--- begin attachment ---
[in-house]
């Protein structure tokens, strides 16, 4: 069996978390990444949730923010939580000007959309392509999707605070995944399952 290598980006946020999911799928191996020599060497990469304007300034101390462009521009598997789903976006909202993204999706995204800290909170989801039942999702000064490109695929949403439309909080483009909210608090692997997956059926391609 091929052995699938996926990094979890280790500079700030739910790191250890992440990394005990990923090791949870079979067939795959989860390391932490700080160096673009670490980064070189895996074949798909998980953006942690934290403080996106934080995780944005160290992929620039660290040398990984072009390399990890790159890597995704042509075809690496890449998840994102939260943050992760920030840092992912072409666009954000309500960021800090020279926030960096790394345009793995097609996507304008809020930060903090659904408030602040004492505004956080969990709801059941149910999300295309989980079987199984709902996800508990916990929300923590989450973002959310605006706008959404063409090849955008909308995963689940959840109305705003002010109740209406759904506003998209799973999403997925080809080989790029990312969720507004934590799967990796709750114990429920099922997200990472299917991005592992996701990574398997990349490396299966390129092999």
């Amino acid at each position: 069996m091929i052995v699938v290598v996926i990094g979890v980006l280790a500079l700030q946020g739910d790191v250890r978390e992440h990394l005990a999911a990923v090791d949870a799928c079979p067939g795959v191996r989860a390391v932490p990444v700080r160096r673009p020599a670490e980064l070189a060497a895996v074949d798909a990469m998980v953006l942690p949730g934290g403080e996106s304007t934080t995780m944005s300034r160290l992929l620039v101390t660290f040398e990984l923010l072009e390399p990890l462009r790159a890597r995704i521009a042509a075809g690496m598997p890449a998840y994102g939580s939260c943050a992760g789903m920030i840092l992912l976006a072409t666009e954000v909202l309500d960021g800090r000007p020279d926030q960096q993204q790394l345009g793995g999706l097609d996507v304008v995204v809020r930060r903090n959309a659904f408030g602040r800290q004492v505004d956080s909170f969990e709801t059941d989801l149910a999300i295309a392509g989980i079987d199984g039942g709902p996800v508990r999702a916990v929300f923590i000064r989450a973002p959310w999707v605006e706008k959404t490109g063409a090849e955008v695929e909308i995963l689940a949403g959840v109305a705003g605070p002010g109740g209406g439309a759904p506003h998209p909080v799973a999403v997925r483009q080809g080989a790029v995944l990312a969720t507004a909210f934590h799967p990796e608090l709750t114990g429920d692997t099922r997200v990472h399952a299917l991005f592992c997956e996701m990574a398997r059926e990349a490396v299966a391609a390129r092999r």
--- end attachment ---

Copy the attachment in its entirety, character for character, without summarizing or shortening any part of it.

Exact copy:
[in-house]
């Protein structure tokens, strides 16, 4: 069996978390990444949730923010939580000007959309392509999707605070995944399952 290598980006946020999911799928191996020599060497990469304007300034101390462009521009598997789903976006909202993204999706995204800290909170989801039942999702000064490109695929949403439309909080483009909210608090692997997956059926391609 091929052995699938996926990094979890280790500079700030739910790191250890992440990394005990990923090791949870079979067939795959989860390391932490700080160096673009670490980064070189895996074949798909998980953006942690934290403080996106934080995780944005160290992929620039660290040398990984072009390399990890790159890597995704042509075809690496890449998840994102939260943050992760920030840092992912072409666009954000309500960021800090020279926030960096790394345009793995097609996507304008809020930060903090659904408030602040004492505004956080969990709801059941149910999300295309989980079987199984709902996800508990916990929300923590989450973002959310605006706008959404063409090849955008909308995963689940959840109305705003002010109740209406759904506003998209799973999403997925080809080989790029990312969720507004934590799967990796709750114990429920099922997200990472299917991005592992996701990574398997990349490396299966390129092999």
């Amino acid at each position: 069996m091929i052995v699938v290598v996926i990094g979890v980006l280790a500079l700030q946020g739910d790191v250890r978390e992440h990394l005990a999911a990923v090791d949870a799928c079979p067939g795959v191996r989860a390391v932490p990444v700080r160096r673009p020599a670490e980064l070189a060497a895996v074949d798909a990469m998980v953006l942690p949730g934290g403080e996106s304007t934080t995780m944005s300034r160290l992929l620039v101390t660290f040398e990984l923010l072009e390399p990890l462009r790159a890597r995704i521009a042509a075809g690496m598997p890449a998840y994102g939580s939260c943050a992760g789903m920030i840092l992912l976006a072409t666009e954000v909202l309500d960021g800090r000007p020279d926030q960096q993204q790394l345009g793995g999706l097609d996507v304008v995204v809020r930060r903090n959309a659904f408030g602040r800290q004492v505004d956080s909170f969990e709801t059941d989801l149910a999300i295309a392509g989980i079987d199984g039942g709902p996800v508990r999702a916990v929300f923590i000064r989450a973002p959310w999707v605006e706008k959404t490109g063409a090849e955008v695929e909308i995963l689940a949403g959840v109305a705003g605070p002010g109740g209406g439309a759904p506003h998209p909080v799973a999403v997925r483009q080809g080989a790029v995944l990312a969720t507004a909210f934590h799967p990796e608090l709750t114990g429920d692997t099922r997200v990472h399952a299917l991005f592992c997956e996701m990574a398997r059926e990349a490396v299966a391609a390129r092999r």